Preparing Your Company for an Exit: Controller’s Point of View

The controller of a company serves a very important function. While the controller reports to the Chief Financial Officer or the CEO, much trust is placed with the controller to serve some very critical accounting and finance functions. Most importantly, the controller must ensure that accurate financial statements are prepared on a timely basis. If you are preparing for an exit, you must be able to show a history of financial results, usually for the past 3 years and possibly for as many as the past 5 years. Internal controls should be in place to ensure the accuracy of the financial statements to reduce the risk of errors and irregularities, fraud or misappropriation of assets. The controller should be very careful about the selection and implementation of the right accounting software package suitable for the industry the company is in. Many accounting packages are available for different types and sizes of industries. If you are in the manufacturing industry be sure to have a package geared for manufacturing and so forth. The controller should make sure that all routine accounting routines such as bank reconciliations, account analysis and other reconciliations are done on a regular basis and reviewed by the controller for accuracy and completion.

With management’s involvement, the controller should prepare annual budgets to be compared to actual on a regular basis. All major discrepancies should be followed up and reviewed. A 3 year and 5 year forecast are useful tools for management and especially important during any talks concerning an exit.

The Controller should make sure that he/she has hired the right staff to perform the accounting and finance functions. Proper education and training should be carefully reviewed prior to hiring for any position. On-going training and mentoring of staff should be a part of the controller’s daily function. With a well trained and motivated staff, the critical functions of customer invoicing, credit and collections, accounts payable and payroll are usually much more accurate resulting in less time spent on problem solving and making corrections.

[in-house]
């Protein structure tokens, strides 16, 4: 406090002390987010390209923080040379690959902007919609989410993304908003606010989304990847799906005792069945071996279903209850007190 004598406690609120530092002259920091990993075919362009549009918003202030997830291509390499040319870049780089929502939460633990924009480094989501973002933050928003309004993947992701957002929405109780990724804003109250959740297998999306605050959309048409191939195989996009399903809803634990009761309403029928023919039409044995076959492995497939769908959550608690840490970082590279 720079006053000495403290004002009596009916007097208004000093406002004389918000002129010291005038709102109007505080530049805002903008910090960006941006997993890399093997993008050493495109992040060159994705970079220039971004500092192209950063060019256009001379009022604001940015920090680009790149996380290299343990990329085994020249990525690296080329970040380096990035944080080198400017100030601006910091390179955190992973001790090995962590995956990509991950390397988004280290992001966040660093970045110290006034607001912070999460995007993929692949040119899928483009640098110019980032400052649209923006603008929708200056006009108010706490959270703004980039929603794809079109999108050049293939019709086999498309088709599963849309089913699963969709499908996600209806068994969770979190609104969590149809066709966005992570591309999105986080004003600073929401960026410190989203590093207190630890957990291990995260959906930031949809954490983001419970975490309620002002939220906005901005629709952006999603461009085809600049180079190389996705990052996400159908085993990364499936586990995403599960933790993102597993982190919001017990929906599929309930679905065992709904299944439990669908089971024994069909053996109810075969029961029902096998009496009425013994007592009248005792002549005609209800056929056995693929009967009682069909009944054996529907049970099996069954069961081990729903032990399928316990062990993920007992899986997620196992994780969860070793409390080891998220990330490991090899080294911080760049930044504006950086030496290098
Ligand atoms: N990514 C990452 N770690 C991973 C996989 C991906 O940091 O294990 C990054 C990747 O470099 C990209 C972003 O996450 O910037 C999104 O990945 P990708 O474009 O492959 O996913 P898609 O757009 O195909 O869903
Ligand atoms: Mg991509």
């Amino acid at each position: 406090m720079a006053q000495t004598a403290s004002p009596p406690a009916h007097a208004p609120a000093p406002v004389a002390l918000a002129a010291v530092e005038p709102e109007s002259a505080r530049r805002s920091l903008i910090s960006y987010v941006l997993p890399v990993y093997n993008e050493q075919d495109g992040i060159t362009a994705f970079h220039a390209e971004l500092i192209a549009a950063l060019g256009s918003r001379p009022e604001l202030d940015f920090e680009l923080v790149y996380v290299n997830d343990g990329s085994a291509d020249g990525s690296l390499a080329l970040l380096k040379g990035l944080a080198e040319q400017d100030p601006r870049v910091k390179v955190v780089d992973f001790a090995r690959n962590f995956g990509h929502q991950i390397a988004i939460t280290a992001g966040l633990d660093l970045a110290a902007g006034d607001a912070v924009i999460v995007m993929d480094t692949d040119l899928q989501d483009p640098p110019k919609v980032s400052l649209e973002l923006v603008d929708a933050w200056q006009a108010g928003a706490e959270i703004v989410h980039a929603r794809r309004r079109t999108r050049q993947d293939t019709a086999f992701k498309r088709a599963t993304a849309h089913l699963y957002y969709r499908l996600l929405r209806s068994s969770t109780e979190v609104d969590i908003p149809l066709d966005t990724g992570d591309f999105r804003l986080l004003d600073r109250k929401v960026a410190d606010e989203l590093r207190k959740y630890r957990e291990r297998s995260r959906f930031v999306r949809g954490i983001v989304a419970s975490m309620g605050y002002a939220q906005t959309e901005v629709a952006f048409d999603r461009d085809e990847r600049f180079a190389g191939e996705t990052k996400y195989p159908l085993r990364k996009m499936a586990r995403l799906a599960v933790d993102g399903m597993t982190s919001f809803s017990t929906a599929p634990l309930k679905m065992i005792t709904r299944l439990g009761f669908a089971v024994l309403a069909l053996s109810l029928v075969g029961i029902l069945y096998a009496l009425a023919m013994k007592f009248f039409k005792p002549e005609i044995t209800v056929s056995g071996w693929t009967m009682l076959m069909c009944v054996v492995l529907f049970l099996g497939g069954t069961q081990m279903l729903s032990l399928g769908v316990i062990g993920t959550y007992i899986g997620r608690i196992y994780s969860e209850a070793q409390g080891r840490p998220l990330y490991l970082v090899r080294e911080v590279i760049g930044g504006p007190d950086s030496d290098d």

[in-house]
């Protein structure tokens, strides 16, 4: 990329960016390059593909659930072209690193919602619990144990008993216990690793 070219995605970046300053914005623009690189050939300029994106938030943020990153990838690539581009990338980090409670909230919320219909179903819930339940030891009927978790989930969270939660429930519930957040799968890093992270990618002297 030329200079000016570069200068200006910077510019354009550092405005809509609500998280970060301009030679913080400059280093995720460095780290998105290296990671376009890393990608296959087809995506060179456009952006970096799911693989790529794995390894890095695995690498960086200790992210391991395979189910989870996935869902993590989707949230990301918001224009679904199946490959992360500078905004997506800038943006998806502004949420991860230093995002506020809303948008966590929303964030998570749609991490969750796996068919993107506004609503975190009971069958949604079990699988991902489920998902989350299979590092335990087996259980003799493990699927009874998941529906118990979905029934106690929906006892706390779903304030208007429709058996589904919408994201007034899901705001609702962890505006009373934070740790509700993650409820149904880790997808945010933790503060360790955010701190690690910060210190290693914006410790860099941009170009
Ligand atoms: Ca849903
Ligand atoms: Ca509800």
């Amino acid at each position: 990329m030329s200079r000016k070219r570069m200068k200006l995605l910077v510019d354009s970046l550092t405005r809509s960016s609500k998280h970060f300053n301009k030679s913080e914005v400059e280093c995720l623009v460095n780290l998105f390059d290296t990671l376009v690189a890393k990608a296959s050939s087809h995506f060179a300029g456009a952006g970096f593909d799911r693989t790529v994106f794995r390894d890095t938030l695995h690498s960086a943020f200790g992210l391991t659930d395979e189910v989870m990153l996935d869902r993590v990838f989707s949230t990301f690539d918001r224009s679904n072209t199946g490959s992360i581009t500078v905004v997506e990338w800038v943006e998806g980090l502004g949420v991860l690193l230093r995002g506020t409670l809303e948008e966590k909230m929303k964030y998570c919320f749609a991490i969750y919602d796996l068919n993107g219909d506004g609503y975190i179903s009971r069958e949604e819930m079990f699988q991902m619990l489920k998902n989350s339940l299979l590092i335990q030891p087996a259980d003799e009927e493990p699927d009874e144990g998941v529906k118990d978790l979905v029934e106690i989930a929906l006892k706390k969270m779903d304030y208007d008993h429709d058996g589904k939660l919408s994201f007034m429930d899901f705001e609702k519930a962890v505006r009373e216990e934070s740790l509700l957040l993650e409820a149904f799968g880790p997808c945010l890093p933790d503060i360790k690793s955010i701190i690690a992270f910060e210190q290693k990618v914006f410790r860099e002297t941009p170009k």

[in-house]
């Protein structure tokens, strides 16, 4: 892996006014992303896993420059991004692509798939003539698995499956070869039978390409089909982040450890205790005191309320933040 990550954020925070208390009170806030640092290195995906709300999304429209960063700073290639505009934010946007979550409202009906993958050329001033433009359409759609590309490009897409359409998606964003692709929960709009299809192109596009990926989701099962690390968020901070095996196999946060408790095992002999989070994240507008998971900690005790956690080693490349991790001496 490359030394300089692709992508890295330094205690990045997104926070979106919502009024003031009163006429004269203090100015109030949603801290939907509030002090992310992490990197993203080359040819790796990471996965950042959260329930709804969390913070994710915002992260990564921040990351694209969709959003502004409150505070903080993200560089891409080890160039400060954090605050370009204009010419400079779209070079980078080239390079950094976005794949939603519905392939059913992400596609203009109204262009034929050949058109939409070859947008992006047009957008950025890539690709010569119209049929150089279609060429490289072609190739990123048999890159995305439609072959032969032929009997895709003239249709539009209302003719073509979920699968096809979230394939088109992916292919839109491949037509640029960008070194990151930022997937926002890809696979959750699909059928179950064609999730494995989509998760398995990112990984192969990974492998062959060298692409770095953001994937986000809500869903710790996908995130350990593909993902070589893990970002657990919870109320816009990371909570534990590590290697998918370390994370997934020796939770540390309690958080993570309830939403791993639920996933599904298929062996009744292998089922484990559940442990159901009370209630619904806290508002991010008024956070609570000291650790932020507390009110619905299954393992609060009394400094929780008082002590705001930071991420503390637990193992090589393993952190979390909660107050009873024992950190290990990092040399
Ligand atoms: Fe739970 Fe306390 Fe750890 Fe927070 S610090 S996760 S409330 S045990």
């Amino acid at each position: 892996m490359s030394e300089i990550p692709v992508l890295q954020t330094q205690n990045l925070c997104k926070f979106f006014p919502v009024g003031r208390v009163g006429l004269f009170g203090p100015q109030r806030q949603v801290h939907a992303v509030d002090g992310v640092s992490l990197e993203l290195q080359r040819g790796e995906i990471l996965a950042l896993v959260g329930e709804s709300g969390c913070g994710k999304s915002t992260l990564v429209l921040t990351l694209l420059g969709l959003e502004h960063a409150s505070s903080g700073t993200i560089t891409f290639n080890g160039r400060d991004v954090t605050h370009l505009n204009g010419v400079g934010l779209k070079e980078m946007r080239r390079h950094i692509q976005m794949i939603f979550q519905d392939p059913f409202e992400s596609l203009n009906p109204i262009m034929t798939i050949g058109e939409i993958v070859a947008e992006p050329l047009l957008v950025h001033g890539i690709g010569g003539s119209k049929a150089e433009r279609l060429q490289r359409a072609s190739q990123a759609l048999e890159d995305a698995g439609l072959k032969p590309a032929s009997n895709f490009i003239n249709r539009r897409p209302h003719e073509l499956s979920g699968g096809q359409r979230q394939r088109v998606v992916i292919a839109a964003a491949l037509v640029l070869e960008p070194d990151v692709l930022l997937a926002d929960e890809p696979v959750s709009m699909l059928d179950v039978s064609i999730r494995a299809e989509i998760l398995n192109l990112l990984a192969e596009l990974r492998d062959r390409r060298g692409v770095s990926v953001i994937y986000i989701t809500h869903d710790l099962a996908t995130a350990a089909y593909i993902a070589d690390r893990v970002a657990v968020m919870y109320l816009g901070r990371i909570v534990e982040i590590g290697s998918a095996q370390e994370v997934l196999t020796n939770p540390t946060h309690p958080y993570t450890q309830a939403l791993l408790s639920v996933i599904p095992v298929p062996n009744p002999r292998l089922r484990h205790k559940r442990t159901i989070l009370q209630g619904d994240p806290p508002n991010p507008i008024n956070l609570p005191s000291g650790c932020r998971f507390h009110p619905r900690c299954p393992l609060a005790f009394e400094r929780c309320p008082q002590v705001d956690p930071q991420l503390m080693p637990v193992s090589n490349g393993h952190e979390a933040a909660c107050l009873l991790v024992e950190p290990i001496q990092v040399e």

Another important consideration for the controller is to try to have a well organized, clean work environment for the department to function effectively in. Many times this is overlooked due to financial constraints, space limitations, etc. The right environment usually leads to good morale and improved performance of the department.

If you have annual audits or reviews, the controller should interface early with the auditors and obtain their “prepared by client” (PBC) list. The PBC list is an excellent tool to use to adjust your company’s books and prepare audit schedules early on and guarantee a smooth audit. Without proper preparation for an audit, much time and expense can be incurred delaying any exit.

With a well managed accounting department, the company has a big advantage when preparing for an exit. The financial statements are the first to be reviewed by all parties and the controller plays a critical role in the process.

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